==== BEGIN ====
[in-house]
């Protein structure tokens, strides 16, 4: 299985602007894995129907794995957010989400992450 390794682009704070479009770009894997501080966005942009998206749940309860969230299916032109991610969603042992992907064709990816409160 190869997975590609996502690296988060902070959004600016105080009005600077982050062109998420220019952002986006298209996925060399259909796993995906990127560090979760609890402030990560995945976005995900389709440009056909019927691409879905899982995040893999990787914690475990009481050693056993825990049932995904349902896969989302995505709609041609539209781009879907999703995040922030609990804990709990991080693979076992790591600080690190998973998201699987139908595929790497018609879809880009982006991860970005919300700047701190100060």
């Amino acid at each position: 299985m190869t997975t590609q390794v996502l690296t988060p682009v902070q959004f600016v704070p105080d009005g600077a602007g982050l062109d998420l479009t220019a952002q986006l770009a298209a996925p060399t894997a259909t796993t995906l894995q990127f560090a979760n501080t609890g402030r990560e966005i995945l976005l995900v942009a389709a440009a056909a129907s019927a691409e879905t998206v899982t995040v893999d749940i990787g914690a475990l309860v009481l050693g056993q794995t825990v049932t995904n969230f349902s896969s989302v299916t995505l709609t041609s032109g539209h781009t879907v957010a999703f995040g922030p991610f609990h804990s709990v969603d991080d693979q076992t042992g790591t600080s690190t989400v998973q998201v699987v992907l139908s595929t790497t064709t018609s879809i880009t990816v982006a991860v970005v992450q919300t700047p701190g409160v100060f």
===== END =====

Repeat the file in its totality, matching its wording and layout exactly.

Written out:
[in-house]
């Protein structure tokens, strides 16, 4: 299985602007894995129907794995957010989400992450 390794682009704070479009770009894997501080966005942009998206749940309860969230299916032109991610969603042992992907064709990816409160 190869997975590609996502690296988060902070959004600016105080009005600077982050062109998420220019952002986006298209996925060399259909796993995906990127560090979760609890402030990560995945976005995900389709440009056909019927691409879905899982995040893999990787914690475990009481050693056993825990049932995904349902896969989302995505709609041609539209781009879907999703995040922030609990804990709990991080693979076992790591600080690190998973998201699987139908595929790497018609879809880009982006991860970005919300700047701190100060």
């Amino acid at each position: 299985m190869t997975t590609q390794v996502l690296t988060p682009v902070q959004f600016v704070p105080d009005g600077a602007g982050l062109d998420l479009t220019a952002q986006l770009a298209a996925p060399t894997a259909t796993t995906l894995q990127f560090a979760n501080t609890g402030r990560e966005i995945l976005l995900v942009a389709a440009a056909a129907s019927a691409e879905t998206v899982t995040v893999d749940i990787g914690a475990l309860v009481l050693g056993q794995t825990v049932t995904n969230f349902s896969s989302v299916t995505l709609t041609s032109g539209h781009t879907v957010a999703f995040g922030p991610f609990h804990s709990v969603d991080d693979q076992t042992g790591t600080s690190t989400v998973q998201v699987v992907l139908s595929t790497t064709t018609s879809i880009t990816v982006a991860v970005v992450q919300t700047p701190g409160v100060f």